Coldplay gets all rock-star at the Forum

Coldplay, performing at the Forum in Los Angeles.
(Luis Sinco / Los Angeles Times)
Special to The Times

IN THE title track of Coldplay‘s new “Viva la Vida or Death and All His Friends,” frontman Chris Martin admits that “people couldn’t believe what I’d become.” He’s singing from the perspective of a freshly deposed king, reflecting on the delights of his authoritarian reign, but the line also works to describe Martin’s stature as a musician.

Eight years after “Yellow” made him the cheek-pinchable face of a new brand of bravado-less introspection, Martin -- a man once given to lyrical proclamations like, “I never meant to cause you trouble” -- has morphed into an attention-hungry rock star with no shortage of sex-bomb swagger.

Thank goodness for that.

Monday at the Forum, during the first of two sold-out shows that kicked off Coldplay’s current world tour, Martin and his bandmates succeeded in proving onstage what strong sales of “Viva la Vida” have suggested on paper -- that right now there is no bigger rock group on the planet. “I can tell this is gonna be a good one,” Martin announced after the band opened with the new album’s “Violet Hill,” and he was right.

Goaded into experimentation by the producer Brian Eno, perhaps best known for doing the same with Martin’s beloved U2, Coldplay shakes up its sound on “Viva la Vida,” embroidering songs with sensual Latin grooves, African-inspired guitar lines and bleary keyboard textures Eno might’ve found on an old tape left over from the sessions for “Achtung Baby.”

The music’s textural adventurousness is matched by a renewed emotional vitality; these openhearted pleas for peace, love and understanding don’t sound stifled, as older Coldplay material sometimes has, by an air of apology.

That yen for connection defined the band’s 90-minute set Monday, which drew from “Viva la Vida” as well as from Coldplay’s first three albums.

Dressed in the vintage military garb they’ve apparently selected as the new CD’s sartorial representation, the four musicians played on a relatively bare-bones set before a backdrop emblazoned with the Eugène Delacroix painting that serves as “Viva la Vida’ “s cover.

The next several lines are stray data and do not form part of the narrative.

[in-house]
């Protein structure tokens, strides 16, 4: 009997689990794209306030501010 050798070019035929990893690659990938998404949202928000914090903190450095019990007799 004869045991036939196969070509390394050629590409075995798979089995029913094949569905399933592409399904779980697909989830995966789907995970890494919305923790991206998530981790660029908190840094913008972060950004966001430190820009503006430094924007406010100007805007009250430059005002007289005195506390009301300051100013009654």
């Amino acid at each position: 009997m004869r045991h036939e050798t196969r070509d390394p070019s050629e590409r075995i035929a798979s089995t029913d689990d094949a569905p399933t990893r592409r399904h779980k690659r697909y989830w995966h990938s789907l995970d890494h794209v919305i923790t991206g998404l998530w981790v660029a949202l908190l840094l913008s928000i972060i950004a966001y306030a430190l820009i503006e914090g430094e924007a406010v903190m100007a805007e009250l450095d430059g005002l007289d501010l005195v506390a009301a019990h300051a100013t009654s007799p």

In place of the Jumbotrons that usually flank the stage in an arena show, video was funneled to a tiny TV sitting atop a bank of keyboards.

The motivating idea wasn’t so much a rejection of spectacle -- these guys love nothing more, as demonstrated by the butterfly-shaped confetti that fell to the floor during “Lovers in Japan” -- as it was a minimization of distraction.

Fortunately, the band mostly repaid the audience’s attention: Martin sang his little heart out, hitting unlikely high notes while doing dance moves he appeared to have learned by watching clips of toddlers on YouTube.

During “Viva la Vida,” Will Champion bashed away at an enormous kettle drum placed at center stage. Guitarist Jonny Buckland filled the Forum with playing that alternated between tart lead lines (as in “Strawberry Swing”) and atmospheric washes (as in “The Scientist”). And bassist Guy Berryman anchored the music with a dependably steady pulse, even hinting at a submerged sense of funk in “Lost!”

On several of the weirder cuts from the new album, including “Yes” and “42,” Coldplay didn’t quite muster its in-studio precision, which made the songs seem unformed rather than unconventional. However risky it’s become, this is still a band that thrives on big hooks, and when those disappeared, so did the concert’s energy.

The same went for Martin’s decision near the end of the show to present a video of Bill O’Reilly calling the singer a “pinhead” on the Fox News Channel. Petulance is rarely thrilling. Of course, an inability to countenance criticism often accompanies a transition into top-tier rock stardom, so it’s probably unreasonable to expect a performance as powerful as Monday’s without at least a splash from Martin’s bottle of whine.

In this economy, that trade-off resembles a pretty sweet deal.